ASD-led training for selected council members is scheduled to begin next week.

The ASD aims to have 10 members on each of its four councils, half of them parents. Of the 190 applications received, 85 came from parents, Aaron said. Parents, in particular, had been encouraged to apply at numerous community meetings held at the schools over the last two months by leaders both with the ASD and Shelby County Schools.

Some stakeholders have questioned whether the resulting pool of applicants was sufficient to adequately represent school communities.

Patricia Merriweather, principal of Sheffield Elementary, another school targeted for takeover, said Sheffield includes a large percentage of Hispanic students and English language learners. “I’m OK with the process as long as it is fair,” Merriweather said. “They promised me there would be people on the panel who have been in Sheffield.”

Tomlinson is one of three parents who applied to serve on a council for Hawkins Mill.

“I was a bit taken aback that there wasn’t more parents,” Tomlinson said about the subsequent interview process. “Parental participation is the weakest link that should be the strongest presence.”

Going forward, Tomlinson said she has no preference on whether Hawkins Mill remains with the Memphis-based district or joins the state-run district, as long as her son gets the best education possible.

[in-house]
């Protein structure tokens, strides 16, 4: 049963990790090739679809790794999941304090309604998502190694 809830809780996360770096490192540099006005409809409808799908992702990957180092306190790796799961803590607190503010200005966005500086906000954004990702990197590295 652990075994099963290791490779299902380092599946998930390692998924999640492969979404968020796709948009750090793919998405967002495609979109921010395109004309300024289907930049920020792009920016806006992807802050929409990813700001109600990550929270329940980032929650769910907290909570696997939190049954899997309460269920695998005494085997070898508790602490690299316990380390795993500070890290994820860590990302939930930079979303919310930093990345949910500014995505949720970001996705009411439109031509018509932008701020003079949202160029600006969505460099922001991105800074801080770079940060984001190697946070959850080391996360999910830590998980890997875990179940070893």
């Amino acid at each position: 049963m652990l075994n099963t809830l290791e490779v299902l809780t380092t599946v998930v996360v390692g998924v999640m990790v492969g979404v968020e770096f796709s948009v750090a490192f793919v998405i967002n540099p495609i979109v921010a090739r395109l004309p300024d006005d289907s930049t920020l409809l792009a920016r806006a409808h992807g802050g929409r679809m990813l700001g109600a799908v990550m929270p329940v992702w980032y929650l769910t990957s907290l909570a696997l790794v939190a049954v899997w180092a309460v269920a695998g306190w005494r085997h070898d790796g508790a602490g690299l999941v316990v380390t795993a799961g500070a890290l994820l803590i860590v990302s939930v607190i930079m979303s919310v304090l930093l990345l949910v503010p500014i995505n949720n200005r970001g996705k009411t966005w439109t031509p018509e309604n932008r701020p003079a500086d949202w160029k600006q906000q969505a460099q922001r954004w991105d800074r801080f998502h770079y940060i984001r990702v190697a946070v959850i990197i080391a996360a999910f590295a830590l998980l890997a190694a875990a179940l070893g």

“I’m just a mom,” she said, “(but) I appreciate the way they’re involving us.”

March for Our Lives

Memphis students say Saturday protest is not just about school shootings. It’s about all gun violence.

PHOTO: RJ Sangosti/The Denver Post
A student at Columbine High School holds a sign during a protest of gun violence, on March 14, 2018 in Littleton, Colorado.

Students marching Saturday in Memphis against gun violence say they are not only protesting the shootings that killed 17 people last month at a Florida high school. They also are speaking out against shootings that happen daily in their own city.

Seventeen-year-old John Chatman says he fears school shootings, but he especially fears the common gun violence in his neighborhood of South Memphis. He has lost close friends to shootings.

“It can happen anywhere, anytime,” Chatman said. “I think [this march] is a great stand. We should protest against school shootings. But we have to talk about what kids like me are seeing in Memphis on the daily.”

Memphis had 200 homicides in 2017, down from 228 the previous year, the deadliest year recorded in the city in two decades.

Chatman is one of hundreds of Memphians expected to participate in this weekend’s March for Our Lives event as part of a nationwide protest sparked by the Feb. 14 school shooting in Parkland, Florida. The largest march will be in Washington, D.C., where up to a half million protesters are expected, but smaller demonstrations are planned in cities and towns across the nation. In Tennessee, other marches are slated for Jackson, Nashville, Chattanooga, Knoxville, Clarksville, Cookeville, and Johnson City.

The Memphis march will start at 10 a.m. at Claiborne Temple, and Savanah Thompson will be there. One of more than a dozen student organizers, she worries that news about people getting shot has become commonplace.

“Being in Memphis, you get used to hearing about gun violence,” said Thompson, a freshman at White Station High School. “This affects the youth in our city. … We never want a school shooting to happen in Memphis or anywhere ever again.”